Largest Fleet of Marine Robots Deployed in UK Waters

Submarine gliders on the launch vessel at SAMS prior to deployment

The National Oceanography Centre (NOC) and partners have started a two-week mission involving ten marine robots deployed off northwest Scotland.

The third in a series of demonstrator missions, this latest phase sees the largest fleet of marine robotic vehicles simultaneously deployed in UK waters. The mission comprises seven submarine gliders and three surface Wave Gliders that are working together in fleets to collect a range of environmental data.

The National Oceanography Centre (NOC) started the ‘Exploring Ocean Fronts’ programme in 2014, working with partners across science, government and industry to field-test novel marine autonomous systems for long-endurance ocean monitoring.

Phase one saw a fleet of seven marine robots deployed from the Isles of Scilly, armed with sensors capable of monitoring marine life including plankton, fish, marine mammals and seabirds. The robots travelled up to 150 km offshore, with one of the surface vehicles covering 450 km in 12 days. Three of the surface vehicles were then redeployed in Marine Protected Areas offshore of Plymouth, where they successfully tracked tagged fish using novel acoustic receivers.

Phase two comprised two successive missions off southwest UK in 2015 and 2016, undertaken in partnership with World Wildlife Fund UK (WWF-UK) and Defence Science and Technology Laboratory (Dstl); these missions were used to further test how submarine gliders and unmanned surface vehicles can work together to observe relationships between ocean fronts and marine life.

This third phase is being run in partnership with the Scottish Association for Marine Science (SAMS) and is providing environmental data from an area off northwest Scotland to the Royal Navy’s ‘Unmanned Warrior’ marine robot demonstration. Real-time data are visible via the mission website, and will ultimately be available to the marine science community via the British Oceanographic Data Centre (BODC). Initial results will be presented at a workshop at the NOC in Southampton on November 18, 2016 as part of the annual Marine Autonomy and Technology Showcase.

NOC’s Professor Russell Wynn, Chief Scientist of the mission, said: “This deployment will showcase the capabilities of marine robots to the Royal Navy, and other defence and industry partners. The results will also inform the wider scientific and environmental community of the benefits of these new technologies as an alternative to manned vessels, which are relatively expensive to operate and have a larger environmental impact.”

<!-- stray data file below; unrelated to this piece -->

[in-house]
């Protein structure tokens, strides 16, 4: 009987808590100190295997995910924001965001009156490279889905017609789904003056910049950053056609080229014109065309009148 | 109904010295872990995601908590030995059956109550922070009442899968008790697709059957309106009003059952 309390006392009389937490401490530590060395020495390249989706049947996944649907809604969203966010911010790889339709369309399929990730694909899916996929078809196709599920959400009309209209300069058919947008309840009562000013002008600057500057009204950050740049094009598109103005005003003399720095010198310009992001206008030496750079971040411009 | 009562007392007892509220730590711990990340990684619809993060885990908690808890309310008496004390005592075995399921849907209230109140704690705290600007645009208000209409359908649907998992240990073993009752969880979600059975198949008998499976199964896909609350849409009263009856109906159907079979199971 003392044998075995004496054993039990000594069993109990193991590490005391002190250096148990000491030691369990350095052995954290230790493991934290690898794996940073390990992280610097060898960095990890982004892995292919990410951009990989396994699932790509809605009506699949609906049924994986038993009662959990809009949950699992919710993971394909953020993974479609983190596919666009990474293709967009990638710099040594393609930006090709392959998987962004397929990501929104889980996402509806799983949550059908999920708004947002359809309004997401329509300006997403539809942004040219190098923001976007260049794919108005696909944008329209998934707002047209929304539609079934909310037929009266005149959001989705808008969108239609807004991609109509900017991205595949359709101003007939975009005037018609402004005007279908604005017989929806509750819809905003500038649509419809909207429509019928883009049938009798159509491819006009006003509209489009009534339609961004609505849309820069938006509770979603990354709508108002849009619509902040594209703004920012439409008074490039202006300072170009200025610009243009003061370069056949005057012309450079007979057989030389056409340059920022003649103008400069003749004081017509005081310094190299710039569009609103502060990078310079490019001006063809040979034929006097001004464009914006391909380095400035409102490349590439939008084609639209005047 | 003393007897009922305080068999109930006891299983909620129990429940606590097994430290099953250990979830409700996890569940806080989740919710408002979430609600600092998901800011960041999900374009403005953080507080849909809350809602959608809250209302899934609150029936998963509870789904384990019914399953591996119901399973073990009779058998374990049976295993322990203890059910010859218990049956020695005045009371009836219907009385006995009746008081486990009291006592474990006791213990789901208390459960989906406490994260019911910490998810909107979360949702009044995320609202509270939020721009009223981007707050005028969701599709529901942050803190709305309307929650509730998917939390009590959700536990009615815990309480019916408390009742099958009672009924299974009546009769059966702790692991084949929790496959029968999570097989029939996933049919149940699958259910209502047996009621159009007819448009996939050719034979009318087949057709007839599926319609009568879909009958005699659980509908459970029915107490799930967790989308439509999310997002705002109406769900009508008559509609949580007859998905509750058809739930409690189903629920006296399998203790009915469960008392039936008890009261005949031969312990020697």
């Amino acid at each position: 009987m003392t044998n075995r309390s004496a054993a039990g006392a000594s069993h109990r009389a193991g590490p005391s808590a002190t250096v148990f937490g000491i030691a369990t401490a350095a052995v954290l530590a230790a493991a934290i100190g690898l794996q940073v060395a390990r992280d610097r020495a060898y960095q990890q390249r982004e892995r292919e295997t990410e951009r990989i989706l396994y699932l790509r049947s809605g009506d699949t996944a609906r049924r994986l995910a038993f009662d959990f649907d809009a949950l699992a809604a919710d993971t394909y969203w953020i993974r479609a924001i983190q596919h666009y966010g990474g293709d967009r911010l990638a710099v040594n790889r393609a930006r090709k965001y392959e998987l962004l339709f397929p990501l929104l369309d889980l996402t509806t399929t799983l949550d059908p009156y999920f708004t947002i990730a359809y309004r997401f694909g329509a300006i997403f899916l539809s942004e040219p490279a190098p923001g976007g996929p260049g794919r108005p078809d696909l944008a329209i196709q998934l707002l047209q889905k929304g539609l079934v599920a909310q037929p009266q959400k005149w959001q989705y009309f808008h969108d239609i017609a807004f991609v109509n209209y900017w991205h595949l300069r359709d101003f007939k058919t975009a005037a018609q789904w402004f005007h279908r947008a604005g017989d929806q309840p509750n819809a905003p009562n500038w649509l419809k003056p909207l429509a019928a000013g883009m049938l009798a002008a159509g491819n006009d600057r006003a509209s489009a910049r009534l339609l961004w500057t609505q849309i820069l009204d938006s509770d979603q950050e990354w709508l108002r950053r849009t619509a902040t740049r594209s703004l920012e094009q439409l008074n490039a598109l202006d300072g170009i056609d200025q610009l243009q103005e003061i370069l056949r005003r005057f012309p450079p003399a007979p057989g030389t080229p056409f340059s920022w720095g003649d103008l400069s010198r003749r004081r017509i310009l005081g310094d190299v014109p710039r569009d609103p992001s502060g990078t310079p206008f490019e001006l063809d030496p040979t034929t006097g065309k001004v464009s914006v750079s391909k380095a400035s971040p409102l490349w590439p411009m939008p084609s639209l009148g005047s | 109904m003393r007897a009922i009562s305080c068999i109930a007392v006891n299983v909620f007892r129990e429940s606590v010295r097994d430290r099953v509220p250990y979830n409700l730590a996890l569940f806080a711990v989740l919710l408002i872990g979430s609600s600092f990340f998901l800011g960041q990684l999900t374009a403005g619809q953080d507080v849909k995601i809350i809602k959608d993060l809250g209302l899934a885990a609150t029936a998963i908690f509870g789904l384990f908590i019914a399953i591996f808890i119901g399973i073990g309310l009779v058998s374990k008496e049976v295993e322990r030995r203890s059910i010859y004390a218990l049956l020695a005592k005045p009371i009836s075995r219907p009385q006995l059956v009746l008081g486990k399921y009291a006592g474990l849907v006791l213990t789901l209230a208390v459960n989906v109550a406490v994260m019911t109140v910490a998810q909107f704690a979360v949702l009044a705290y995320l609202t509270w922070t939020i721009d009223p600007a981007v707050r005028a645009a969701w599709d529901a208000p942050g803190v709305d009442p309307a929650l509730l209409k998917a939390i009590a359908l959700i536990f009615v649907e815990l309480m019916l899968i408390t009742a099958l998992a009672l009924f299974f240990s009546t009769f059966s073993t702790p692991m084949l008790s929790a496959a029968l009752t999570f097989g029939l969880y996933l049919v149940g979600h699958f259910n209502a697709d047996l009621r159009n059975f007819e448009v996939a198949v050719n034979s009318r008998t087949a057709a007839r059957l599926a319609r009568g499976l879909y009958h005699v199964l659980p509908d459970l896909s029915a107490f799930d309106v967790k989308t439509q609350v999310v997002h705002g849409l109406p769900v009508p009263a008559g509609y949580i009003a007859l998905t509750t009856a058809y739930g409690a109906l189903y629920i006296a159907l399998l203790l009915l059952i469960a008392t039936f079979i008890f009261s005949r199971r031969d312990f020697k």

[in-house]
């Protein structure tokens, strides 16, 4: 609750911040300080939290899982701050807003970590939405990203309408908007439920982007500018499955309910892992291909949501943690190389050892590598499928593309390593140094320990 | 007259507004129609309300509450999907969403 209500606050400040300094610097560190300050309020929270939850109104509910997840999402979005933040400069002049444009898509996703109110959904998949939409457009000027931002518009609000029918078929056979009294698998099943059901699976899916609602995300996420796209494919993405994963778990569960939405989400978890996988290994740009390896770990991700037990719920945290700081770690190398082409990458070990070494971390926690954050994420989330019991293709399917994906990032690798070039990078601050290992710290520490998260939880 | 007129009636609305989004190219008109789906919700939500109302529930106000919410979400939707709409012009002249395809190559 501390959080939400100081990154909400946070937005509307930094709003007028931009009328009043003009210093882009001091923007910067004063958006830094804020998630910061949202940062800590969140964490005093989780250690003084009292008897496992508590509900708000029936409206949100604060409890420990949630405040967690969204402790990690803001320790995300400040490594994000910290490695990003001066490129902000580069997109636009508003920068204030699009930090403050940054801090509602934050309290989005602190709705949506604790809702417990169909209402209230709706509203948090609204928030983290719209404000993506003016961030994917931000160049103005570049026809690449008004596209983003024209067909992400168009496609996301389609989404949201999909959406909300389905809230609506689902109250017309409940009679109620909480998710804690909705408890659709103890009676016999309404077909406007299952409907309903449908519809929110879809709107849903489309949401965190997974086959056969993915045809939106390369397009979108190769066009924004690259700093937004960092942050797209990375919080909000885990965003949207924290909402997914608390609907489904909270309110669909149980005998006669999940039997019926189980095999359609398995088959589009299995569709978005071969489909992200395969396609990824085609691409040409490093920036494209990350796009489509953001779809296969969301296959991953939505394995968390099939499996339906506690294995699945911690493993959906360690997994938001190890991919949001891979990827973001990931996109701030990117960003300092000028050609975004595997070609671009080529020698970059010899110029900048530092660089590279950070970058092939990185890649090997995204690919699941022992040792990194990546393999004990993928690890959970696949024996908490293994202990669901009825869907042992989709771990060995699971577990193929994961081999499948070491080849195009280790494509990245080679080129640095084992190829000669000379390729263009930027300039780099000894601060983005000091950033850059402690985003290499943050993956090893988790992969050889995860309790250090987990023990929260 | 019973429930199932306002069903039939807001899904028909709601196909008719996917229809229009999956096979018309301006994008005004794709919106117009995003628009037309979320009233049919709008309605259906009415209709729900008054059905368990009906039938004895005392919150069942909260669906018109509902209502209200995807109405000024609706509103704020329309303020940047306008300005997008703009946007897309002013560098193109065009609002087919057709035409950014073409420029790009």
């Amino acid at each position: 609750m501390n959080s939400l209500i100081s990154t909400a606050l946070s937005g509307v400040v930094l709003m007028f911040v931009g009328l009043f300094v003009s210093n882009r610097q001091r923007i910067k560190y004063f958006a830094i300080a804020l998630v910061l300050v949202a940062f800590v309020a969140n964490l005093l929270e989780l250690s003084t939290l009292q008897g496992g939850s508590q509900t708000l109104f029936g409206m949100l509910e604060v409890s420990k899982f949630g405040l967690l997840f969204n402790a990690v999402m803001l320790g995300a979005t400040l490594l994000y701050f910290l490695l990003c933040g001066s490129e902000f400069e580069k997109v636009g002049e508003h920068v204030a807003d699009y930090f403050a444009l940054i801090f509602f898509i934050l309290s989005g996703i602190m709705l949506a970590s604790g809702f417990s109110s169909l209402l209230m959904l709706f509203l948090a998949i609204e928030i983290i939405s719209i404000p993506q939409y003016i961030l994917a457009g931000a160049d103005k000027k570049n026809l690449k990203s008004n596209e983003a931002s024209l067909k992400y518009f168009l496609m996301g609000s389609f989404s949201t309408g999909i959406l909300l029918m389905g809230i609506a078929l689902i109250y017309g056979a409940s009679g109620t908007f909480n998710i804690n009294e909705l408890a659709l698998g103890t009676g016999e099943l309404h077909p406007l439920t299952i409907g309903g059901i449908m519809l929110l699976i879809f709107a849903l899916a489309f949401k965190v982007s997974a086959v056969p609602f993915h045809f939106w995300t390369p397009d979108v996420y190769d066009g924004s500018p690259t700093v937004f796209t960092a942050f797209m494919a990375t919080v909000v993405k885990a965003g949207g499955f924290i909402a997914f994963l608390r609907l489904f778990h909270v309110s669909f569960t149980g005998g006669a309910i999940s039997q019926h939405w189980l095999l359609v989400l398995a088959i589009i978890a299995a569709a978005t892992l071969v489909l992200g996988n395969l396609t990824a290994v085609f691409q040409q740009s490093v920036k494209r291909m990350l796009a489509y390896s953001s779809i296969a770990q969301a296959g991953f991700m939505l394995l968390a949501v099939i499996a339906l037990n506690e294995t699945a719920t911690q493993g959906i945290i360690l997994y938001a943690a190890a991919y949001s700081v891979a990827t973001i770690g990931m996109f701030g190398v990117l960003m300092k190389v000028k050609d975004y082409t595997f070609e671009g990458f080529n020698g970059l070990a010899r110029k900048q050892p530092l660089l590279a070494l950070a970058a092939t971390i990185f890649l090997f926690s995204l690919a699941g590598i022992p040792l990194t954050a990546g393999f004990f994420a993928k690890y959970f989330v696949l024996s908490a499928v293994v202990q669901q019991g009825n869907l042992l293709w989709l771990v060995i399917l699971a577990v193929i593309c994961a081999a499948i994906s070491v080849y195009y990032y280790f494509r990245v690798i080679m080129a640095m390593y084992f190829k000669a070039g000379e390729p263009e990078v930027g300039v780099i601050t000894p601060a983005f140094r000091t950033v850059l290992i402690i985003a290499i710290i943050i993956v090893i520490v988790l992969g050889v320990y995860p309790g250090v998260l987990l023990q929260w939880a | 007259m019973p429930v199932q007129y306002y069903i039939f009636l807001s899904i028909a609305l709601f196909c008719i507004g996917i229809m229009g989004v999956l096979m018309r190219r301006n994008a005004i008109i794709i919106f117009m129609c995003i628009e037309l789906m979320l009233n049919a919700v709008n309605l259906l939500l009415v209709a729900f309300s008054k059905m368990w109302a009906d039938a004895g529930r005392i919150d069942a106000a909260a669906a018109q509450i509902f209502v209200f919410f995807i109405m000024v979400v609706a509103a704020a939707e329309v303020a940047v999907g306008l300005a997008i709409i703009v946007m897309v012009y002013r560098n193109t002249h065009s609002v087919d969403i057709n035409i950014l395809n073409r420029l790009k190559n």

Fraser Macdonald, who is co-ordinating the SAMS contribution, added: “Since 2009, SAMS has been using marine robots to support international science programmes through our North Atlantic Glider Base and the Scottish Marine Robotics Facility, which has unique access to the deep waters of the northeast Atlantic. Participating as a key partner in this mission is a fantastic opportunity to contribute our scientific expertise and local knowledge.”

As well as collecting basic information on ocean temperature, salinity, oxygen, turbidity, and near-surface weather conditions, the gliders will also be measuring ocean currents, water depth, and the abundance of plankton in hotspots such as water mass boundaries (fronts). Some of the vehicles will be travelling over 150 km offshore of the Outer Hebrides, and venturing into waters up to a mile deep.

Most of the gliders will be piloted via satellite from an operations room in the Marine Robotics Innovation Centre at the NOC, but some project partners will be piloting their vehicles from as far away as the US and Australia. A primary objective of the mission is to maximise the amount of data transmitted back to the operations room in real-time, to ensure it can be used by Royal Navy and Dstl staff.

Commander Peter Pipkin, Royal Navy Fleet Robotics Officer, said: “It is a great moment to see the largest UK deployment of hydrographic unmanned systems”. Dr Tim Clarke, a Dstl Marine Scientist added: “Dstl is using these trials to prove and demonstrate the capabilities of autonomous vehicles, leading to an improved and efficient maritime capability for the Royal Navy in the future”.

Rolly Rogers of the NOC, who is Operations Manager for the mission, said: “Over 20 organisations are working closely together to share resources and expertise on this deployment. Industry partners providing vehicles and piloting support include Liquid Robotics, Boeing, RS Aqua and Blue Ocean Monitoring, Royal Navy are deploying and recovering the submarine gliders, software experts such as Esri UK, Helyx and SeeByte will help us visualise incoming data, and Plymouth Marine Laboratory and UK Met Office will ensure we have the most up-to-date satellite images and weather forecasts to support mission planning.”

Source: NOC

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